Shrinking wholesale lender Homepoint is closing its mortgage origination business and will sell its origination-focused assets to competitor The Loan Store, the company announced on Friday.
Michigan-based Homepoint is “winding down” its tenure as a direct participant in the mortgage origination business and becoming an investor in the market, as the company will hold an equity interest in The Loan Store.
“After careful consideration, and in light of current market conditions, we have decided to sell our wholesale originations business to The Loan Store,” Willie Newman, president and CEO of Homepoint, said in a statement Friday. “We believe this is the best decision for our company to continue to deliver value to Home Point shareholders.”
Home Point Capital, the parent company, will manage its balance sheet and mortgage servicing rights (MSR) portfolio, which is expected to generate returns and cash flow over time. Newman will remain CEO at Home Point Capital, which expects to report its first-quarter earnings in May, according to a source with knowledge of the deal.
Arizona-based The Loan Store, also a pure wholesale lender, will be led by Phil Shoemaker, Homepoint’s president of originations. He will serve as CEO of The Loan Store and Mark Lefanowicz, the current CEO, will hold an executive chairman role.
Homepoint is the third largest wholesale lender in the country, following United Wholesale Mortgage (UWM) and Rocket Mortgage, according to Inside Mortgage Finance (IMF). Meanwhile, The Loan Store is not listed on the ranking of the 25 top wholesale lenders or the top 100 mortgage lenders in the country. The Loan Store produced about $302 million in wholesale volume last year, the company said. (That figure could not independently be verified.)
Brad Pettiford, a spokesperson for Homepoint, said approximately 100 current Homepoint employees, including operational staffers and account executives, are expected to join the new company. About 350 people will be laid off as part of the wind down.
The last day to lock in a loan with Homepoint is Monday, April 10. All loans in the pipeline will be done and funded by May 31. Brokers who were approved partners with Homepoint will be automatically approved at The Loan Store.
Rumors that Homepoint would soon exiting the wholesale origination business began spreading in the winter as the company struggled to contain costs and originate a high volume of loans in a surging mortgage rates landscape.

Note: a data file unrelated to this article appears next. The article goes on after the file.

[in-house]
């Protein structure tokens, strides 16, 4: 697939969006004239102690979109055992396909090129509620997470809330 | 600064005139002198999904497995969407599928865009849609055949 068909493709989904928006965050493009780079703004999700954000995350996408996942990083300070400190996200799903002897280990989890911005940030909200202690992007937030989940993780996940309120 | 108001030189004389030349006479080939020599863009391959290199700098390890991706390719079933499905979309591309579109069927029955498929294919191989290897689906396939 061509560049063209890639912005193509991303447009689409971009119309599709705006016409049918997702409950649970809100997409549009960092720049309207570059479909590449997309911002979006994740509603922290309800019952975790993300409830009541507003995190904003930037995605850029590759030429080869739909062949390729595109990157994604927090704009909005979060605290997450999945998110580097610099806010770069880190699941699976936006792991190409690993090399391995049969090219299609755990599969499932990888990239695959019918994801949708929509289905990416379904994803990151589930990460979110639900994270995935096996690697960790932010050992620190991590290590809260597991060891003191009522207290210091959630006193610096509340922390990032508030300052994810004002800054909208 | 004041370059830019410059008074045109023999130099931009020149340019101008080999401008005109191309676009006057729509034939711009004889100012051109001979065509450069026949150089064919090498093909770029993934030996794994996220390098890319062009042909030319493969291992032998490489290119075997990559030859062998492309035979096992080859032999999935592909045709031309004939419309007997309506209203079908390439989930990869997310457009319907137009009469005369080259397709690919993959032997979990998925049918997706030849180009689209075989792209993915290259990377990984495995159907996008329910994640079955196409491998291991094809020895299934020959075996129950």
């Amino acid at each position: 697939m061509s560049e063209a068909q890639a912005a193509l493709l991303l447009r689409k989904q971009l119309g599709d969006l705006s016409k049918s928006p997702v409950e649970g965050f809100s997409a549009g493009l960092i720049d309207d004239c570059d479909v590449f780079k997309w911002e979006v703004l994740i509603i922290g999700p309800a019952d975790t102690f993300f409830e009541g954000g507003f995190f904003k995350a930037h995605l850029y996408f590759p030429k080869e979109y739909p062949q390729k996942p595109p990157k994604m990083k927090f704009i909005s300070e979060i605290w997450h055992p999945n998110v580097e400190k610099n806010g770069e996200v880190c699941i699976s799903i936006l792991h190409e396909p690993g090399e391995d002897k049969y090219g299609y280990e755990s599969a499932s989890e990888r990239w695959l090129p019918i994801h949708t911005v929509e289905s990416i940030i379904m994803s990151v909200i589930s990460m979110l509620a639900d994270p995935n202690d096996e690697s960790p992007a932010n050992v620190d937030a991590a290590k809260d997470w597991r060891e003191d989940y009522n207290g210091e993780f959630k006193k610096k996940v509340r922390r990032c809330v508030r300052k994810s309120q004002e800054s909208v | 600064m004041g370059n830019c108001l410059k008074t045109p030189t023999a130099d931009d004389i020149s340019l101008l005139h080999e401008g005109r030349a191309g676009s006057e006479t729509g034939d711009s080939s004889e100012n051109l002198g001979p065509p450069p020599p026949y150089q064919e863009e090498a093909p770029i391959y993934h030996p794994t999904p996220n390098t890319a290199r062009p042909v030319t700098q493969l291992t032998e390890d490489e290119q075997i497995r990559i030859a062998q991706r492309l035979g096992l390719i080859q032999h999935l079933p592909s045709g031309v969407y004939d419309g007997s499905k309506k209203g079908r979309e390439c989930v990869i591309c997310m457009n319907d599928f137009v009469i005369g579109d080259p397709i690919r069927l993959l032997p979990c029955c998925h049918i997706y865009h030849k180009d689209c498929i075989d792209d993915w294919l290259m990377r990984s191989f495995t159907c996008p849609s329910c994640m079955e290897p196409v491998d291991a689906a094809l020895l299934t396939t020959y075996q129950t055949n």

Homepoint’s overall mortgage origination came in at $27.7 billion in 2022, a 71.6% decline compared to 2021. Origination volume declined to $1.7 billion in the fourth quarter.
To contain costs as business slowed to a crawl, the company cut thousands of workers. Homepoint’s headcount fell to 830 at the end of 2022 from about 4,000 in the summer of 2021.
Still, Home Point Capital reported a non-GAAP adjusted net loss of $190 million last year, compared to a $300,000 loss in 2021.
Several mortgage brokers have told HousingWire over the last two weeks that they stopped sending loans to the company and complained about the level of service, which in the past had been considered good.
“Mortgage brokers are actively pulling their pipelines, and the company it’s gonna implode no matter what,” an executive at a top brokerage firm told HousingWire last week. Two weeks ago, the brokerage executive told his brokers to stop sending loans to Homepoint.
Another broker-owner said, “We stopped [sending loans to them a while ago]. Their service levels had fallen apart when they started aggressively downsizing.”
A third broker also complained: “I cannot get a hold of anyone at Homepoint, and it has been weeks. They didn’t notify us of any particular change, but all the account executives I knew are gone and moved elsewhere.”
A source with knowledge of Homepoint’s operations said the company got much more conservative on underwriting toward the end. However, “It’s not representative of how the new shop will operate. It’ll be “common sense underwriting” at The Loan Store, the same source said.
Homepoint declined to comment.
Although the number of brokers rose in 2022, Homepoint struggled to keep its partners. It counted 3,603 active broker partners in the first quarter of 2022 but had just 1,658 active broker partners by the end of the year, according to filings with the U.S. Securities and Exchange Commission (SEC).
Like most of its peers, the company relied on its servicing portfolio to bring cash in. During the fourth quarter, Home Point sold about $6 billion UPB in Ginnie Mae servicing for proceeds totaling $87.8 million.
Its servicing portfolio totaled $88.7 billion in unpaid principal balance as of December 31, 2022, down 5.8% quarter-over-quarter and 31% year-over-year. The company said it had 315,478 servicing customers in the fourth quarter, a decline of 4.8% from the third quarter and a 26% reduction compared to the same period in 2021.